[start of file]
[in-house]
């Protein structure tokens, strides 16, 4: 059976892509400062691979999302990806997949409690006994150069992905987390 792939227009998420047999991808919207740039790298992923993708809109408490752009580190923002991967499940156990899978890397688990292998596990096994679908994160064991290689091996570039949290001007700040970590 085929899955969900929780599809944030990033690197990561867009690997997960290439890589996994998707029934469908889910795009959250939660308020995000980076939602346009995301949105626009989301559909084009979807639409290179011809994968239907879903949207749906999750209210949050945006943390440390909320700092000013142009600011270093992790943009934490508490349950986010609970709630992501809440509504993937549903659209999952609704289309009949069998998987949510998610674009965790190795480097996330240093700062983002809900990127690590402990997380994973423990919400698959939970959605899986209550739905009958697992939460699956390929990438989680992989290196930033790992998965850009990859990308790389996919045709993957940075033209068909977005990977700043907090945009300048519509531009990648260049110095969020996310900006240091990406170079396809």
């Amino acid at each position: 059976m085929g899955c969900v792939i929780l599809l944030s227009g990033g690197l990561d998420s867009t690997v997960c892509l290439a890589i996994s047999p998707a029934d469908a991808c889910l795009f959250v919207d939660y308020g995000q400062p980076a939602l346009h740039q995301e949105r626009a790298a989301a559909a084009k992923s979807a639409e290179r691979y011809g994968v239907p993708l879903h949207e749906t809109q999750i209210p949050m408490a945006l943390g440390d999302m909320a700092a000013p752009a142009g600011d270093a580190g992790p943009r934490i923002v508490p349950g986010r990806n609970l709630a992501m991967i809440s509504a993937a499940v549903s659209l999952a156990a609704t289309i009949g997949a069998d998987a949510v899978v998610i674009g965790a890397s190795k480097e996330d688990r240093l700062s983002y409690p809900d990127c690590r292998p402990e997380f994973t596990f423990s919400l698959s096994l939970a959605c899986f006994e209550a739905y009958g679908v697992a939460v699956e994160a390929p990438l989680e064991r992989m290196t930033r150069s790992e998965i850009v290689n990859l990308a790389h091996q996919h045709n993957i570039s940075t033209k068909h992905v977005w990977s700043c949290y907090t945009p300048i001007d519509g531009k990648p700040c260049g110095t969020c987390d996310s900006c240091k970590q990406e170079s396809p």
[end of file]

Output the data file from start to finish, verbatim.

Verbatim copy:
[in-house]
């Protein structure tokens, strides 16, 4: 059976892509400062691979999302990806997949409690006994150069992905987390 792939227009998420047999991808919207740039790298992923993708809109408490752009580190923002991967499940156990899978890397688990292998596990096994679908994160064991290689091996570039949290001007700040970590 085929899955969900929780599809944030990033690197990561867009690997997960290439890589996994998707029934469908889910795009959250939660308020995000980076939602346009995301949105626009989301559909084009979807639409290179011809994968239907879903949207749906999750209210949050945006943390440390909320700092000013142009600011270093992790943009934490508490349950986010609970709630992501809440509504993937549903659209999952609704289309009949069998998987949510998610674009965790190795480097996330240093700062983002809900990127690590402990997380994973423990919400698959939970959605899986209550739905009958697992939460699956390929990438989680992989290196930033790992998965850009990859990308790389996919045709993957940075033209068909977005990977700043907090945009300048519509531009990648260049110095969020996310900006240091990406170079396809």
């Amino acid at each position: 059976m085929g899955c969900v792939i929780l599809l944030s227009g990033g690197l990561d998420s867009t690997v997960c892509l290439a890589i996994s047999p998707a029934d469908a991808c889910l795009f959250v919207d939660y308020g995000q400062p980076a939602l346009h740039q995301e949105r626009a790298a989301a559909a084009k992923s979807a639409e290179r691979y011809g994968v239907p993708l879903h949207e749906t809109q999750i209210p949050m408490a945006l943390g440390d999302m909320a700092a000013p752009a142009g600011d270093a580190g992790p943009r934490i923002v508490p349950g986010r990806n609970l709630a992501m991967i809440s509504a993937a499940v549903s659209l999952a156990a609704t289309i009949g997949a069998d998987a949510v899978v998610i674009g965790a890397s190795k480097e996330d688990r240093l700062s983002y409690p809900d990127c690590r292998p402990e997380f994973t596990f423990s919400l698959s096994l939970a959605c899986f006994e209550a739905y009958g679908v697992a939460v699956e994160a390929p990438l989680e064991r992989m290196t930033r150069s790992e998965i850009v290689n990859l990308a790389h091996q996919h045709n993957i570039s940075t033209k068909h992905v977005w990977s700043c949290y907090t945009p300048i001007d519509g531009k990648p700040c260049g110095t969020c987390d996310s900006c240091k970590q990406e170079s396809p």